The aftermath of over 72-hours of rain-fueled ocean surge that ravaged Okun Alfa (popularly known as Alfa Beach), a coastal community in the Eti-Osa Local Government Area, Lagos has left the residents melancholic and in turmoil.
The ocean surge which happened around 9 p.m on September 2, flooded the community, demolished six buildings and destroyed properties worth millions of Naira.The impact of the incessant ocean surge has caused coastal erosion and destroyed the sea breakers at Okun Alfa.
On Monday, Sept. 5, the residents who had all fled when the incident occurred returned to behold the catastrophic effects of the sea that was still roaring menacingly a few metres away from the community.
Noticeable is a middle-aged woman simply referred to as “Iya Sheri”, narrating her ordeal to a group of women, while standing in the middle of the flooded Baale Street.
“Someone called me on the phone to enquire about my well-being and to know if my night was restful. I couldn’t respond.
“How can I have a restful night when I haven’t slept in days. I doubt if anyone can sleep in this community when Olokun (sea goddess) is angry. Everywhere was in chaos, we were running helter skelter towards safety and far from the approaching raging sea,” she said.
Indisputably, sustainability of many coastal communities in Lagos is threatened by incidence of ocean surge. The precarious situation of these communities is compounded as sea levels rise and extreme rainfall events become more frequent due to global temperature rise.
Sadly, Alfa Beach, previously a major tourist spot, has lost its appeal, land mass and on the brink of extinction just like Alaguntan, Morekete, Apese, Olukotun, Inupa, Alagbonkan, other coastal communities that have been destroyed.
Acknowledging the critical situation of the community, Chief Yusuf Elegushi Atewolara, the Baale of Okun Alfa community, stressed that government should salvage the situation by constructing embankment and reclaiming lost land space.
The traditional ruler noted that the situation had displaced many residents; caused relocation of some from the community and affected the livelihood of several others.
“Before, the population of this community was about 10, 000 but now it has reduced to about 1,500 people.
“This is the third place that we moved to because of ocean surge that constantly ravage our community. Our roads have been washed away and the source of livelihood of many residents have been lost.
“Our fishermen can no longer fish in the water; no more land to farm on, coconut trees in the community have been destroyed leaving the traders with nothing to depend on,” Atewolara said.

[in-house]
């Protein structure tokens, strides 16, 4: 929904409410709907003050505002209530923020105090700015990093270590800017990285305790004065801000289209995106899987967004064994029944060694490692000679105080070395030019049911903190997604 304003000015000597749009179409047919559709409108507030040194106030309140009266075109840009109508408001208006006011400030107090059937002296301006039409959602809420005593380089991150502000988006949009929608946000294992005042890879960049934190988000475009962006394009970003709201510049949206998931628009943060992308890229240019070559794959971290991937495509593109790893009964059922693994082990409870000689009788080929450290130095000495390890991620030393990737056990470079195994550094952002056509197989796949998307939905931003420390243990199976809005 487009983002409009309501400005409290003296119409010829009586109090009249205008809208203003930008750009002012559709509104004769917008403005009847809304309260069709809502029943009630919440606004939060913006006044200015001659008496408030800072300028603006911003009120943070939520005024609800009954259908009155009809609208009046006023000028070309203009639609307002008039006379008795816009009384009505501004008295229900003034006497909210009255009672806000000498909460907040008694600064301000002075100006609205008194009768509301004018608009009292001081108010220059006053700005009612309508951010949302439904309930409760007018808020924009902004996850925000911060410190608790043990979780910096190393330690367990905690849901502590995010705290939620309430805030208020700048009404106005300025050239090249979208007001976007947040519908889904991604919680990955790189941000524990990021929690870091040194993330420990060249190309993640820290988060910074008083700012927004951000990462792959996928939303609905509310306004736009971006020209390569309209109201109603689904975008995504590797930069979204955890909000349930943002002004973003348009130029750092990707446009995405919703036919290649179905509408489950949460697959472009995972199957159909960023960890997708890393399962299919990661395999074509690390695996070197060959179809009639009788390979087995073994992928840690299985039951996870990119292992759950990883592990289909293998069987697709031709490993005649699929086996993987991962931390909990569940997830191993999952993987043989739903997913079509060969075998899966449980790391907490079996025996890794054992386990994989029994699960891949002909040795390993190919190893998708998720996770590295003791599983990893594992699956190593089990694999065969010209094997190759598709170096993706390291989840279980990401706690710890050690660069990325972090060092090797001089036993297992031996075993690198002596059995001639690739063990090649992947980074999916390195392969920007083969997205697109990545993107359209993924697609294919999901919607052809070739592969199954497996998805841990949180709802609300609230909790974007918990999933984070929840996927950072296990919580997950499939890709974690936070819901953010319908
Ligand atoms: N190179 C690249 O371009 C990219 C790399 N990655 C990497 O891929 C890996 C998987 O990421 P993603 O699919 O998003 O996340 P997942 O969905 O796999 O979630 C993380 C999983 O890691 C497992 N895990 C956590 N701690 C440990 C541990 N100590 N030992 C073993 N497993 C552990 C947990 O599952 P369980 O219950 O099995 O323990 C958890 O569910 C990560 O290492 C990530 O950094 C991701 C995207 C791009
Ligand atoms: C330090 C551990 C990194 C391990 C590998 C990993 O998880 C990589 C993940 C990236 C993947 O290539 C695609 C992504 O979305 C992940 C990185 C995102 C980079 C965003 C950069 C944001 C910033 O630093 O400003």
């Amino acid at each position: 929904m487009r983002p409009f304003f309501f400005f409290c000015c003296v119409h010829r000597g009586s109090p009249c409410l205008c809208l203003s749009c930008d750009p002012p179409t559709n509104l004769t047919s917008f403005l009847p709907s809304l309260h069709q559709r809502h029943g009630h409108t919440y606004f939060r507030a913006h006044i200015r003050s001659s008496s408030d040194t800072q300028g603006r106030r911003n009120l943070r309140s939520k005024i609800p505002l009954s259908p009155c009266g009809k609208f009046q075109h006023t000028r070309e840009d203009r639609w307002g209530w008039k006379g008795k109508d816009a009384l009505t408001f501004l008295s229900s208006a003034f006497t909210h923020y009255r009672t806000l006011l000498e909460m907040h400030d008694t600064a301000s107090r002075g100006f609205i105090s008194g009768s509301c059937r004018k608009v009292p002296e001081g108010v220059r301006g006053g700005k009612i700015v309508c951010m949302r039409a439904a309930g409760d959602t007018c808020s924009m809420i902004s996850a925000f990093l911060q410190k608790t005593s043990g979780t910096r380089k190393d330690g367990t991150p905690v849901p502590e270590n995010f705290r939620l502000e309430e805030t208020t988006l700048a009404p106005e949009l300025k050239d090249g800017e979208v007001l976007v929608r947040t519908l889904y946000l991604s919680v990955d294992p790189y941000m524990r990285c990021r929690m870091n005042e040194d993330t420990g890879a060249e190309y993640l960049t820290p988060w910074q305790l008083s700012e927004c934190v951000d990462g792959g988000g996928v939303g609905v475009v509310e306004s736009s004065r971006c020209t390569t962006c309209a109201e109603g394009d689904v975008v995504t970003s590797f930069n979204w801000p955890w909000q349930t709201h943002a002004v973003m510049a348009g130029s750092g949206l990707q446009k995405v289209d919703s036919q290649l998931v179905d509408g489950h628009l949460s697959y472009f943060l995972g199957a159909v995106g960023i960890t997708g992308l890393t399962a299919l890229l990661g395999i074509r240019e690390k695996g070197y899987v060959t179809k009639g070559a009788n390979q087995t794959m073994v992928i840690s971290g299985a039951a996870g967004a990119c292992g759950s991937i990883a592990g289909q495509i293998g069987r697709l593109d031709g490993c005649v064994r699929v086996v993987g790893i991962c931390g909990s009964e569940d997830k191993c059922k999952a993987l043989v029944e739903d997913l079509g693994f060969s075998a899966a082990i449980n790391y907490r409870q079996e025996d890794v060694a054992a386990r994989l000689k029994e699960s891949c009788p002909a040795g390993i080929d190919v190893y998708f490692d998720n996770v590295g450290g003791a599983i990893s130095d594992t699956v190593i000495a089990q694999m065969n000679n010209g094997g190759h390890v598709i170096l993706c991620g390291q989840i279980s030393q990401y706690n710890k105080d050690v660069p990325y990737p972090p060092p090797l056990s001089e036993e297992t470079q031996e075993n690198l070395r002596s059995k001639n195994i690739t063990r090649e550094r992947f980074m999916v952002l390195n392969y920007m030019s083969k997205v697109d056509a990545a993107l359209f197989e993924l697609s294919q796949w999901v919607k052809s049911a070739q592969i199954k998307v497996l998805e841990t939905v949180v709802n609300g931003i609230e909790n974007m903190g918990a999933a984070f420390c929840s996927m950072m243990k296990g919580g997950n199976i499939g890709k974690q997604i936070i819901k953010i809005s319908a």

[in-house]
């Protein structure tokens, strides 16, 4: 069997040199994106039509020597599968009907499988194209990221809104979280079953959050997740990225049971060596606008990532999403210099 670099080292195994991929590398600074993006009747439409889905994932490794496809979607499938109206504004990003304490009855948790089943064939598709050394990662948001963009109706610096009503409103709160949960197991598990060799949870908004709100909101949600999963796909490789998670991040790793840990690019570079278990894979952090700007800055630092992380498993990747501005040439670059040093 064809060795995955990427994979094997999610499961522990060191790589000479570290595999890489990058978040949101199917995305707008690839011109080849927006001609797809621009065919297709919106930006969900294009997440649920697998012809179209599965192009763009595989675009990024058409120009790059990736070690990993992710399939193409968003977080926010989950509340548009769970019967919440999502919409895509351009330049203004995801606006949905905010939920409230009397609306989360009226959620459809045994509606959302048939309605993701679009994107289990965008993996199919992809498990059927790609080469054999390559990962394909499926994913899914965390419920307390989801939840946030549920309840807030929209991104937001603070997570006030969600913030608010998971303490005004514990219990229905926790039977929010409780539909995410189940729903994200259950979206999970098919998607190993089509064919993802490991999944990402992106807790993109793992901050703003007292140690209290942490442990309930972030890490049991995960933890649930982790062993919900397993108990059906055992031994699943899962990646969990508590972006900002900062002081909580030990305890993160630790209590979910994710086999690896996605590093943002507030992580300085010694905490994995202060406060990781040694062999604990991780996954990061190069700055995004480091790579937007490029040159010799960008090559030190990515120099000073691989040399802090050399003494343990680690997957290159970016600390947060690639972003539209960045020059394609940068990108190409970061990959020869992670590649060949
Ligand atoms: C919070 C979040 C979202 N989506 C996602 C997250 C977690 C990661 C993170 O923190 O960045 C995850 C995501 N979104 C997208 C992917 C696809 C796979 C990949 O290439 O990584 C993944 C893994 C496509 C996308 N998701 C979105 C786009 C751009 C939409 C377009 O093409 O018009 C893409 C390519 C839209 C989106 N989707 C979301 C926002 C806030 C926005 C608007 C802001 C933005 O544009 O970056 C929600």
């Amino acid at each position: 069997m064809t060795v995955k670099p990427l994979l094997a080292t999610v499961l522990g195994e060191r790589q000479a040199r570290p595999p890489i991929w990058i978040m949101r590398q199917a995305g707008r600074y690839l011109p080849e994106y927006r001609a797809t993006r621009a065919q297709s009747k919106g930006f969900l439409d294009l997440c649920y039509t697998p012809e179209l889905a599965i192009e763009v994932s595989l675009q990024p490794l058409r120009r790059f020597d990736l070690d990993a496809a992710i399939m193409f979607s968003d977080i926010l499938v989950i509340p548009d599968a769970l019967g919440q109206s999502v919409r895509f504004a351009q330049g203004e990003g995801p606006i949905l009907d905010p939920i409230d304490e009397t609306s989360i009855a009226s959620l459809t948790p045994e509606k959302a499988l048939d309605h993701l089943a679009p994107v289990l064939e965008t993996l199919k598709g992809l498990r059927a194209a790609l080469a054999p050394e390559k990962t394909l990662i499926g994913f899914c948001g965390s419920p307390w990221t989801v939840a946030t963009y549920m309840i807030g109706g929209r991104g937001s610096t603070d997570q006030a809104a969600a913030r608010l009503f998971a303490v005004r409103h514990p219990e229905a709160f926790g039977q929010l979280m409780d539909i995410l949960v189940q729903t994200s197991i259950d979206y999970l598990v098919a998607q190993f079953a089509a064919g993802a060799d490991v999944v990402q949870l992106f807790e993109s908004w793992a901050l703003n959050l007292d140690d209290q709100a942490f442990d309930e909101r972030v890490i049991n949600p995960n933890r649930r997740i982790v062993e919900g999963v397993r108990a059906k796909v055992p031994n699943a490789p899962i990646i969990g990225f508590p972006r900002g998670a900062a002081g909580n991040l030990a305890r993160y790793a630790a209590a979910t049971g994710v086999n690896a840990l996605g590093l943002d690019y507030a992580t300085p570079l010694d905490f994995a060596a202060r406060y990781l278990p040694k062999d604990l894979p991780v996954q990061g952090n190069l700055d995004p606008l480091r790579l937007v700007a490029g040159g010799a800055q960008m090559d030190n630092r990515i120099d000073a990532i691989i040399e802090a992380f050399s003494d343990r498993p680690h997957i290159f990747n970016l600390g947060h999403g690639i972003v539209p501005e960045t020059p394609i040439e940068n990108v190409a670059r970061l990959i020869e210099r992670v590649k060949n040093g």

According to him, the occurrence and severity of the ocean surge had increased compared to previous years.
He said, “In the past, the ocean surge occurs maybe once in three years because our forefathers usually make sacrificial appeasement to the sea goddess to avert the incidence but now we experience it at least twice in a year.”
A resident, Mr Ifeanyi Sunday, lamented that he was stranded at the bus-stop for about 30 minutes thereby resorted to trek the distance.
He said, “Most commercial motorcyclists that usually navigate rough and flooded terrain refuse to venture into our streets because they said that the seawater that flooded the street will spoil their motorcycles.”
However, some of the residents criticised the ongoing Eko Atlantic City Project, saying that the construction had aggravated coastal erosion and ocean surges in the community and other coastal region around Lekki to Eti-Osa axis.
Notably, recognising the disastrous effects of incidence of ocean surge on its coastline, the Lagos State Government earmarked N36 billion to tackle the menace. The fund is for construction of 18 groynes (sea breakers), at intervals of 40 metres between Goshen Estate and Alpha Beach.
Meanwhile, Dr Ako Amadi, Executive Director, Community Conservation and Development Initiatives (CCDI), noted that before residents started settling, there should have been an Environmental Impact Assessment (EIA) of Alfa Beach, to ascertain if the area was suitable for human settlement considering the vulnerability of Nigeria’s shoreline to accelerated sea level rise and coastal erosion.
“For about 30 years, there has been warning concerning it but no one seems to be concerned.
“Very long ago, they should have put measures to stabilise the coastal areas through embankment, replenishing the areas with sand and through planting of vegetation to ensure the soil are compacted.
“Anytim, there’s ocean surge people run to government, this is nature and government cannot control it,” the marine biologist said.
On the speculation that the ongoing construction of Eko Atlantic City had worsened the ocean surge in other coastal communities, Amadi said, “It is possible but there is no scientific proof to back their claim for now.” However, he noted that construction of the Eko Atlantic City took place without an Environmental Impact Assessment.
The expert said, “What has been happening on the coast is a very messy situation. One person lives here and another there, everyone accusing each other.
“The thing is that they have all committed an environmental crime by not looking at the risk factor before settling where they decided to settle and now they are all paying for it.”
Corroborating Amadi, Dr Ibidun Adelekan, Lead Researcher, Coastal Cities at Risk (CCaR-Lagos), stressed that discouraging people from settling in coastal areas and enforcement of building control would reduce the destructive effects of ocean surge on residents.
She emphasised that the rising sea levels occasioned by climate change would make future impact of ocean surge more devastating in the state.
According to her, protecting the city by fast tracking investment in structural defences would safeguard not only the vulnerable poor residents in coastal rural communities but also the numerous estates along the coastal Eti-Osa axis.
By Funke Ishola